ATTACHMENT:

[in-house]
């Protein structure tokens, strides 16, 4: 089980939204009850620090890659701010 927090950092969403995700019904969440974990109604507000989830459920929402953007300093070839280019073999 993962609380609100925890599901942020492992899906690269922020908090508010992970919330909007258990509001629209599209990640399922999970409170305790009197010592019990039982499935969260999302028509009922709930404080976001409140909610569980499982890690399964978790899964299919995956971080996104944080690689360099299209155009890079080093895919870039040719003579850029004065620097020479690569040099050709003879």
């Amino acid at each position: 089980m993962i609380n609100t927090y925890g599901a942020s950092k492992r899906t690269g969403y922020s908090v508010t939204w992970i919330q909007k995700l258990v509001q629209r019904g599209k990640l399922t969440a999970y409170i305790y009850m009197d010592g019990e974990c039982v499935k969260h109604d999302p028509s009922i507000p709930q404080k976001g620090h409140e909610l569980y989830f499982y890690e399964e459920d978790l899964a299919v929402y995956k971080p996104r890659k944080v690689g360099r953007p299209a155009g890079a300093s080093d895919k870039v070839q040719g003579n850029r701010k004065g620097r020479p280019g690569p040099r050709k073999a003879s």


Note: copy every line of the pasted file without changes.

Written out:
[in-house]
């Protein structure tokens, strides 16, 4: 089980939204009850620090890659701010 927090950092969403995700019904969440974990109604507000989830459920929402953007300093070839280019073999 993962609380609100925890599901942020492992899906690269922020908090508010992970919330909007258990509001629209599209990640399922999970409170305790009197010592019990039982499935969260999302028509009922709930404080976001409140909610569980499982890690399964978790899964299919995956971080996104944080690689360099299209155009890079080093895919870039040719003579850029004065620097020479690569040099050709003879």
């Amino acid at each position: 089980m993962i609380n609100t927090y925890g599901a942020s950092k492992r899906t690269g969403y922020s908090v508010t939204w992970i919330q909007k995700l258990v509001q629209r019904g599209k990640l399922t969440a999970y409170i305790y009850m009197d010592g019990e974990c039982v499935k969260h109604d999302p028509s009922i507000p709930q404080k976001g620090h409140e909610l569980y989830f499982y890690e399964e459920d978790l899964a299919v929402y995956k971080p996104r890659k944080v690689g360099r953007p299209a155009g890079a300093s080093d895919k870039v070839q040719g003579n850029r701010k004065g620097r020479p280019g690569p040099r050709k073999a003879s």